September 3, 2010 2 Comments
Last night I was writing a blog post when this friend of mine signed in to MSN. She said ‘Hi’ and then asked me to read a paragraph from her term paper in history. It was something convoluted about ‘how Pakistan is an islamic ideological state involved in a war against muslims and whether I thought that this involvement is hypocritical or in line with the islamic ideology.’ I asked her what she meant by ‘islamic ideology’. This set of terms can be interpretted differently by different people. I honestly did not understand what she meant by the term and told her that she needed to clarify what components this ideology had. Only then I could make a comment on it. For some reason, that offended her. She felt that the word ‘ideology’ was self explanatory, while I felt that I had no clue what that entailed. She stormed away. This is the sort of communication breakdown that we will be discussing in this blog post, with special emphasis on interviews for the Fulbright scholarship.
The opinions expressed in this post are based on my understanding of conflict resolution through workshops and courses on the subject. Based on educational experiences, and their real life implications, I believe that the two general principles of conflict resolution that I am going to talk about here, especially, being clear and reasonable with statements and asking questions are key skills to interview success.
All intelligent people have opinions. They see life around them and make conclusions about how the world works both at macro and micro levels. Some of those opinions are extreme and ingrained in us. Religious and political opinions tend to fall in this classification. Professional negotiators will tell you that the ideal situation regarding opinions, is not to have one. The best way is to see everything neutrally. However, few people are capable of truly seeing everything from a neutral point of veiw. We all tend to gravitate towards having a certain opinion about things that matter to us in life.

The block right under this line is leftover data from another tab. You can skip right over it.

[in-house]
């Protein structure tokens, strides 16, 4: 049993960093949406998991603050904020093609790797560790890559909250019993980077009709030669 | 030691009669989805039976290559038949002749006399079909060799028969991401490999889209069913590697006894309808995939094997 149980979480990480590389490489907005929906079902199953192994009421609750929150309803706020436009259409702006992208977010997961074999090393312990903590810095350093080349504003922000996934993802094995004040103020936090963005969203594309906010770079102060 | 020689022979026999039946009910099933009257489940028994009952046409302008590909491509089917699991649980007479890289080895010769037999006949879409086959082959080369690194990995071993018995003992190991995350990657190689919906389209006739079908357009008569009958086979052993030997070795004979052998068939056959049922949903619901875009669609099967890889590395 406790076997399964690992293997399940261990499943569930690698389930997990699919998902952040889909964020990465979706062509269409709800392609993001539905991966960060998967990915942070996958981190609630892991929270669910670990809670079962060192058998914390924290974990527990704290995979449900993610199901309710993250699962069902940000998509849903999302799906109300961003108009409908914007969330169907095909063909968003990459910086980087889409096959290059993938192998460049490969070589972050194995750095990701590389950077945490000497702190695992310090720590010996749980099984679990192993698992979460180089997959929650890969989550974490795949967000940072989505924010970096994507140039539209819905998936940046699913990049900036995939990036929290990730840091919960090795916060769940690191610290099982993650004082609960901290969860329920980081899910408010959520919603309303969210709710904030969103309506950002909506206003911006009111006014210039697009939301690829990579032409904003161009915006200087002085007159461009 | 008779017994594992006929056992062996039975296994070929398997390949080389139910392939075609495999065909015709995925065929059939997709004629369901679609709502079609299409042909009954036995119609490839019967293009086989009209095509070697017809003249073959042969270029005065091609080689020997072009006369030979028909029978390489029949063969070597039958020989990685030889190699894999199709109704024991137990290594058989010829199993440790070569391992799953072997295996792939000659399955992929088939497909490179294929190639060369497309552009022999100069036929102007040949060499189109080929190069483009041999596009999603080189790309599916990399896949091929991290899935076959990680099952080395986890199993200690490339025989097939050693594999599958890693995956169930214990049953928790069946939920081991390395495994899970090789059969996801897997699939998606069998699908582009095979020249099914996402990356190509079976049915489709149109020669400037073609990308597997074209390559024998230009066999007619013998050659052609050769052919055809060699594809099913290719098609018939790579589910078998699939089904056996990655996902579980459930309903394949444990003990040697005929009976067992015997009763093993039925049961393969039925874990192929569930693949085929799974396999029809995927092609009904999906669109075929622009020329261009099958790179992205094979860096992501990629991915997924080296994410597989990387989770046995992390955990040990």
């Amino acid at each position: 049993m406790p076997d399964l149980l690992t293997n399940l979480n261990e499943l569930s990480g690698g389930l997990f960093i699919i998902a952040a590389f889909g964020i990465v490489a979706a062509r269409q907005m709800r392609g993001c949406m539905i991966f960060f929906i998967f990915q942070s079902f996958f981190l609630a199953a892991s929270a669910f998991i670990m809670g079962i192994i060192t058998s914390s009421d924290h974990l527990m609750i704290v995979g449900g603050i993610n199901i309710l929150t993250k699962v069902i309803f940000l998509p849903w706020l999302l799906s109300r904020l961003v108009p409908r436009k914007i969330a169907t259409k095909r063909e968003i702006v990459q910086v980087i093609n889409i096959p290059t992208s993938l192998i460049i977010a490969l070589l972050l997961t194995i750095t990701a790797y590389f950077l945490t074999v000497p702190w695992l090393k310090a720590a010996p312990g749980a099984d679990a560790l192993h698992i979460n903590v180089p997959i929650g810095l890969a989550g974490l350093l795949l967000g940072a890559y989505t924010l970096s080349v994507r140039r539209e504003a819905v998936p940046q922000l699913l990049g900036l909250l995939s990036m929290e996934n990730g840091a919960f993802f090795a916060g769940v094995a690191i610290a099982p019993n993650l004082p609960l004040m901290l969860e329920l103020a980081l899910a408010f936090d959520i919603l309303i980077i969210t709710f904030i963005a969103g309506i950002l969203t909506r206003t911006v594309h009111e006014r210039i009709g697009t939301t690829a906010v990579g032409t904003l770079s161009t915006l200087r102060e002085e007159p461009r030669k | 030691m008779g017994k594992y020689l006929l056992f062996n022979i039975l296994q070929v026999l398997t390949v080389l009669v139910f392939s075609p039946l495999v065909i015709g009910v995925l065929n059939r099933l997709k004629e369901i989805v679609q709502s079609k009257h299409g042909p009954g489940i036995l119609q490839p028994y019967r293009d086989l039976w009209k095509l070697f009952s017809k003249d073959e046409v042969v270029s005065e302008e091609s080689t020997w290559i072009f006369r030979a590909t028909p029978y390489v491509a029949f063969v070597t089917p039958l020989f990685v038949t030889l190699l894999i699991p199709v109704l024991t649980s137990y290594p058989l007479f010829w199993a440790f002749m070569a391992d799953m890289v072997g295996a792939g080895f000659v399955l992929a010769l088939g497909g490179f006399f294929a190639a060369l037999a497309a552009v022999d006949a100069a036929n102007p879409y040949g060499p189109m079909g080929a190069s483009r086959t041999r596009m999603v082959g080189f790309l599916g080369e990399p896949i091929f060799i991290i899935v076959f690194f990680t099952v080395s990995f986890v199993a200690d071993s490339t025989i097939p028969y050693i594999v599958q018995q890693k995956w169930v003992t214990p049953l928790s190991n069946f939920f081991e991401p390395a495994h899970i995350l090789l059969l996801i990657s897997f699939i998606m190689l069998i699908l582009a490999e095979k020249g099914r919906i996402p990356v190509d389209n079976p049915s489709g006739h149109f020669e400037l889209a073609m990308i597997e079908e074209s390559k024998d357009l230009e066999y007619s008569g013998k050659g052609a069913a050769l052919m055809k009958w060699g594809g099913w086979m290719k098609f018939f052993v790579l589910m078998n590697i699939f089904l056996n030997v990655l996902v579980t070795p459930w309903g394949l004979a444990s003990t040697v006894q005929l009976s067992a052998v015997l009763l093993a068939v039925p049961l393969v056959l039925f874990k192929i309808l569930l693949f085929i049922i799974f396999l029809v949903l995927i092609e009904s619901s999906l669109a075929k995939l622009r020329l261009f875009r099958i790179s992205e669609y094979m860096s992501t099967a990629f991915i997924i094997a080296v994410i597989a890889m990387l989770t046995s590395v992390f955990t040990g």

When we go for an interview, or for that matter, when we are in a discussion of any kind, what is considered civil is that we express your opinion and then let others express theirs. We may or may not agree to, or even like what other people are saying, but listening with an open mind is what is expected of us. Remember, the key words are ‘listening with an open mind’. Now add another layer to it. It’s called ‘respecting someone else’s opinion’. So, now it is ‘listening’ and respecting’. We all know that, and that’s really simple stuff? Right? So why did I feel the need to highlight this? It is because I have seen people being rejected in the interview because they thought they had it all figured out. I remember this one guy who was very much against abolishing the blasphemy laws in Pakistan. He never made it past the first five minutes. It was not because the interviewers cared what he thought about the blasphemy laws. The interviewers did not care. That is why the scholarship program is there, so that people from different backgrounds and different ideas go and see how things are done and laws are made in other parts of the world, outside Pakistan, and then reconsider their opinions. The interviewers raise controvertial issues, not because they care what the candidate thinks about them. The interviewers are always going to play devil’s advocate here and try and negate the candidate, only to see how he or she reacts to a challenge. This gentleman who I was talking about earlier took the challenge very badly. He was very defiant. He was repeatedly asked if he thought there was no right answer other than his own, and he claimed that there wasn’t. That in my opinion, is asking for trouble. The interviewers don’t really care what you believe in, as long as it is within the boundries of normal human ethics and rights. If the aforementioned gentleman had chosen to listen to what the interviewers were telling him, which was essentially the view of the interviewers, he would have a good chance. He got rejected because one needs a certain amount of flexibility to survive in a new culture. He did not have that flexibility and understanding, in our humble opinion. I hope that you would not face such a situation, but if you unintentionally get into such, keep your cool and back off. Be diplomatic. Try and understand what the interviewers are saying. The people called for interviews are all bright and intelligent. Chances are that you will find reason to relate to what the interviewers are saying, who usually have a few years, if not a few decades of experince over you. In the end, what will matter is how reasonable you are and how well you understand what others are saying, even when you don’t agree to it.